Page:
IM Jussayin 5 years 49 weeks ago
#11

@ Queenbee. If you are being serious, you should be commited.

Bgbgl's picture
Bgbgl 5 years 49 weeks ago
#12

People should keep in mind that much of this prison industry is just that, an industry for the justice department to make money. To keep "recycling" prisoners, primarily minorities and the poor through the system, there is money to be made by attorneys and judges. The few that are really trying to help with rehabilitation are aware of this. Germany is strong on rehab but in America we apparently like the easier profit idea - crime pays - especially with the wealthier white world driving the system. Slavery post civil war and post wars in general. The poor are being used and in a have and have-not society that means more and more of us are useful.. cheap labor, war, prison system. Is this big money's idea of America's true calling?

RFord's picture
RFord 5 years 49 weeks ago
#13

One of the biggest helps ex-prisoners could get would be having their citizenship fully restored except for firearm ownership if their crime involved a firearm or other restrictions that may relate to their crime. They should be able to vote and the felon box should be eliminated from job applications. If they need training and education to get a good job they should receive it in prison or have it available when they get out. The prison system should help with getting a good job and a decent place to stay when they get out. All this may sound expensive but it would cost less than taking care of them in prison over and over again for the rest of their lives. Ex-criminals should not be treated like criminals.

quantum's picture
quantum 5 years 49 weeks ago
#14

Queenbeethatsme,

You ought to be in prison as one of the thousands of people who should not be there and see how good you think your idea is then.

There are thousands of people who have landed in prison for marijuana use, not being able to pay bills and as an alternative to a psychiatric hospital(this is one of the biggest travesties of justice)

Heck, you can land in jail in ID for not having insurance on your car. So for people like that you want to throw away the key? What a sick puppy you are.

BMetcalfe's picture
BMetcalfe 5 years 49 weeks ago
#15

EDUCATION is the key. Instead of placing emphasis on revenge punishment, how about allowing prisoners to get a GED or a college degree in something they'll be able to qualify to use after being released? And another way to help them is to STOP THE RAPES! Just because they've been convicted of a crime doesn't mean they deserve to be secually abused. That's just beyond cruel and unusual punishment. (Perhaps we should look to some of the Scandanavian countries to see how their criminals are punished... Some of them live in communities without fences and with no bars. Just being removed from their cities and families is enough punishment for some of them.) Even the worst criminals should be treated with human dignity; otherwise, when they are released, they are even more damaged than they were when they committed their crimes. Education to make a decent living one day in the future at least gives them hope and dignity. Most of them are not animals, and shouldn't be treated as such. With a decent paying job, once their time is done, would keep a lot of them from being so desperate they have to commit another crime just to eat.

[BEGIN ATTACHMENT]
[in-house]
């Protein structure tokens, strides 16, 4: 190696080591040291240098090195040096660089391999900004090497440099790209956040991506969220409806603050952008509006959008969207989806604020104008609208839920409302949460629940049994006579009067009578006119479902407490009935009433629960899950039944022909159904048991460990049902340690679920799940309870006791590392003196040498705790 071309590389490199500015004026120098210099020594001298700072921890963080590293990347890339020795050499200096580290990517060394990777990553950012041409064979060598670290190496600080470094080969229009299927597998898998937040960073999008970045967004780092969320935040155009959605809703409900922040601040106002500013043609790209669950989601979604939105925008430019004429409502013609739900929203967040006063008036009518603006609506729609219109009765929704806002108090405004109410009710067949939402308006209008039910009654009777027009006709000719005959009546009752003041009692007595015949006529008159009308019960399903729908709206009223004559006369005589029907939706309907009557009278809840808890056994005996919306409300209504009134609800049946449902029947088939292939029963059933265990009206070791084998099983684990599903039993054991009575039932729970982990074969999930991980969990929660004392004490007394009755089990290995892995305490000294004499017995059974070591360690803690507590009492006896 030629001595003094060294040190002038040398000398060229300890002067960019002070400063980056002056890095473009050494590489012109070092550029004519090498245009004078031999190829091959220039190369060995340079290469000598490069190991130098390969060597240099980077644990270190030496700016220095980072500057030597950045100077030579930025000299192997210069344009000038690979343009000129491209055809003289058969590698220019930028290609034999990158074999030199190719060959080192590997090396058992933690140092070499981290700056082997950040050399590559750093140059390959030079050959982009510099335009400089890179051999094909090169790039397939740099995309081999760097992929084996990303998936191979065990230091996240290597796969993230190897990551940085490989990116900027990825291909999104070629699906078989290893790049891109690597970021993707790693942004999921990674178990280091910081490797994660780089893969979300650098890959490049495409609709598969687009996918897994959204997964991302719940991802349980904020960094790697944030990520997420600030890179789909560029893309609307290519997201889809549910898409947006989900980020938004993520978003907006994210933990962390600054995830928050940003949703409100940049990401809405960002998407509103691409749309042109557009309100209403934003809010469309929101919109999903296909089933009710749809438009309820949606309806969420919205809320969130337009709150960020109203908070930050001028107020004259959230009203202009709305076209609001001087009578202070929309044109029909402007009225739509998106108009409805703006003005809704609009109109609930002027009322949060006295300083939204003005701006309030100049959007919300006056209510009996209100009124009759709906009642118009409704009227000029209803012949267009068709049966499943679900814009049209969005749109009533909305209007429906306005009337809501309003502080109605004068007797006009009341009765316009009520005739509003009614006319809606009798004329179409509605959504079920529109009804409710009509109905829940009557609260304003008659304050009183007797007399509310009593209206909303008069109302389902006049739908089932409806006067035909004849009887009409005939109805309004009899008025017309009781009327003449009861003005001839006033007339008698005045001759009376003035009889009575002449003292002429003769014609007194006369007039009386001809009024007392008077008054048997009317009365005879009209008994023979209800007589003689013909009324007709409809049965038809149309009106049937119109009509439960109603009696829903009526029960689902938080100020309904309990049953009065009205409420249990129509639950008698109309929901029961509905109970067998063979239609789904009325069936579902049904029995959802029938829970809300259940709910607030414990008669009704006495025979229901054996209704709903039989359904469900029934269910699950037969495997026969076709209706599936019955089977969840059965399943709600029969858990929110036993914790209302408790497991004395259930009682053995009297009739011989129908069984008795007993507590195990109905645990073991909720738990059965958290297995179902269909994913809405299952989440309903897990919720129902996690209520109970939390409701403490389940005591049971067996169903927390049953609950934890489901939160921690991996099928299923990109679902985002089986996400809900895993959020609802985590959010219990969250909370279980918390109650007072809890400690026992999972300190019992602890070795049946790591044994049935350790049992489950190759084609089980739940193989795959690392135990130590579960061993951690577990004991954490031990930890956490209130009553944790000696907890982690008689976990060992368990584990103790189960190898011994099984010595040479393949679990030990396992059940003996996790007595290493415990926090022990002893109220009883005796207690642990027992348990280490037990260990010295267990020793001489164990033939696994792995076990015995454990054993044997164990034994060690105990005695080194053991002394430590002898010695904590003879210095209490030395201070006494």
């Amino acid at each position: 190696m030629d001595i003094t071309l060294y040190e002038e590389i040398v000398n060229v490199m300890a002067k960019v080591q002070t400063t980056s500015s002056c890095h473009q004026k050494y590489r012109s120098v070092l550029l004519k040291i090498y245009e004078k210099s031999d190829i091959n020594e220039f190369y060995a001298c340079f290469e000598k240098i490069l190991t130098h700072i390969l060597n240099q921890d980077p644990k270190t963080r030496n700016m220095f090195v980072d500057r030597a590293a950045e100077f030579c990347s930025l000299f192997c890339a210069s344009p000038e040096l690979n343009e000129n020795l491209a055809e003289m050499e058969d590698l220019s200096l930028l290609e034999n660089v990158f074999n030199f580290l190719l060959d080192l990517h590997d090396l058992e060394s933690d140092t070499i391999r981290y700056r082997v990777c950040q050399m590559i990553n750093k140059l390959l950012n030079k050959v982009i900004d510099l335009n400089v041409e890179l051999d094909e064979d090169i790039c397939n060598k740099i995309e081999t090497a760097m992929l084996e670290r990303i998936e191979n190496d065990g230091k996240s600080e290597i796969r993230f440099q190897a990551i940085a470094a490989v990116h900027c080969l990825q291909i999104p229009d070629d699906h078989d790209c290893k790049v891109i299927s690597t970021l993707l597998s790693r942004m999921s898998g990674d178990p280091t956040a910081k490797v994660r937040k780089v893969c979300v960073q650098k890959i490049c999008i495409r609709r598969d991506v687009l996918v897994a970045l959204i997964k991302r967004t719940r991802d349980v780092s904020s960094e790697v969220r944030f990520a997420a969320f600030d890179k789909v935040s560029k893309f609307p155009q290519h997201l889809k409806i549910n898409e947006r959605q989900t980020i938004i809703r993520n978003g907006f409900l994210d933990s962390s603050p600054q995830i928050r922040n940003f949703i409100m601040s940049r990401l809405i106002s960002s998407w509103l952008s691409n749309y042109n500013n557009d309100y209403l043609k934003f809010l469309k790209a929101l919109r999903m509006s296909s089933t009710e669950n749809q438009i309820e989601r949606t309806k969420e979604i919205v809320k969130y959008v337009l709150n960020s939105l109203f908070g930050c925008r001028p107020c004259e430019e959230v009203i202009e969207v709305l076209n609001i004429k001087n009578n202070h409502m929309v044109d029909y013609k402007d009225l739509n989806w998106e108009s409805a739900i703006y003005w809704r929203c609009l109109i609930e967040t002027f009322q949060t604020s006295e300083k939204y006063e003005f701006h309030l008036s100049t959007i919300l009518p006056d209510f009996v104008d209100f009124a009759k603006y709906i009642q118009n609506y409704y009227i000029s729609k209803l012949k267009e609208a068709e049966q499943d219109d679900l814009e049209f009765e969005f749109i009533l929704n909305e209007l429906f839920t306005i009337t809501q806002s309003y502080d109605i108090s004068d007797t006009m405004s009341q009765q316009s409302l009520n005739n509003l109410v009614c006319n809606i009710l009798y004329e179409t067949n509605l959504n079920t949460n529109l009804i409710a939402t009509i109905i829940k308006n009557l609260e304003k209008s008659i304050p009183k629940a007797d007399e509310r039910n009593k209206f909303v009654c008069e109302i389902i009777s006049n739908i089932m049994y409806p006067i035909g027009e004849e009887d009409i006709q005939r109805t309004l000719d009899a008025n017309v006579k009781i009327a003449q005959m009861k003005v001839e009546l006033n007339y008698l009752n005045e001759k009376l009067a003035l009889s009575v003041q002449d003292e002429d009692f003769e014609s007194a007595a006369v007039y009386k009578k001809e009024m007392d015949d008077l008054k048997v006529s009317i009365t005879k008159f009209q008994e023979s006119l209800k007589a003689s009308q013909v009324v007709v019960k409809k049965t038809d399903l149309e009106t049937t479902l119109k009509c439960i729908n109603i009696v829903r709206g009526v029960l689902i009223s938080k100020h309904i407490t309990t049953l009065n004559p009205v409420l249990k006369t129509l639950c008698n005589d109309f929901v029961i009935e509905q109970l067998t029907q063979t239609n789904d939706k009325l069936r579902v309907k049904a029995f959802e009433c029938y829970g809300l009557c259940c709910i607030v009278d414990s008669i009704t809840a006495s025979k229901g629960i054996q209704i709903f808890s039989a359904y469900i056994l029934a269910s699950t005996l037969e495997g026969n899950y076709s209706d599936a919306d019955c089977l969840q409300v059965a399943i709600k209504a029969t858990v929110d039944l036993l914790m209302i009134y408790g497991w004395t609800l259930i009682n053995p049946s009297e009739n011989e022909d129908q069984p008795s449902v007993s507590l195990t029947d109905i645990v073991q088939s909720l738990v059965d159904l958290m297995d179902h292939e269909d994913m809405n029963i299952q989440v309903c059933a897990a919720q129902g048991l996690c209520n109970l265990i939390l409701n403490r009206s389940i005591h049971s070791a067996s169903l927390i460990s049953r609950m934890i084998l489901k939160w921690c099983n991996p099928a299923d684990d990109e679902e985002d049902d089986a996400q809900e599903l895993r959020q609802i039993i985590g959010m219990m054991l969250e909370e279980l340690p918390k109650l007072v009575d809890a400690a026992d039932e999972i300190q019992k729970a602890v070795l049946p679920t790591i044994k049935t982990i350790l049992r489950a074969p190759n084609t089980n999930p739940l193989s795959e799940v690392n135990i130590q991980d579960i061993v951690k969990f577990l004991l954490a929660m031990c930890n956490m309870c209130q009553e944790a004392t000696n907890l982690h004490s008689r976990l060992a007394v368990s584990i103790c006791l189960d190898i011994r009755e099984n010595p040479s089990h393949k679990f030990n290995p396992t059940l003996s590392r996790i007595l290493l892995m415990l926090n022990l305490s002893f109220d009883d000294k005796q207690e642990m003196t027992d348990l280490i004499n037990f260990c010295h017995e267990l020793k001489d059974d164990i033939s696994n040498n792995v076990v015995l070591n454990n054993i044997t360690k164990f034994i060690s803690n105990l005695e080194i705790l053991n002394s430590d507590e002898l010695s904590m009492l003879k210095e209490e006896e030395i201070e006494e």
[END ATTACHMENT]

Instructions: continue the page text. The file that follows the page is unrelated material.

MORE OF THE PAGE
tomas reyer's picture
tomas reyer 5 years 49 weeks ago
#16

First, the system has to give rehab priority over revenge and profits.

Along with this step lots of people need to be FIRED. The ones in charge , that is.

There are no "evildoers" or "rogue individuals" when it comes to any top-down system.

As my grandpa said and still stands correct," the fish starts stinking at the head".

Let us keep this in mind- in my fifty some years on this planet this has always held true.

hal tapkins's picture
hal tapkins 5 years 49 weeks ago
#17

http://www.npr.org/2016/09/07/492926666/88-former-military-leaders-come-...

Listen to one of the 88 generals defend his support for Trump--and waterboarding etc. I hope we can hear from some of the other 87!

UNC Tarheels's picture
UNC Tarheels 5 years 49 weeks ago
#18

When a foster child turns 18 the state stops paying the foster family and the child ends up homeless. A criminal gets out of Rikers Island they get a bus ticket and $200. It is funny a lawbreaker gets that and a foster kid gets nada!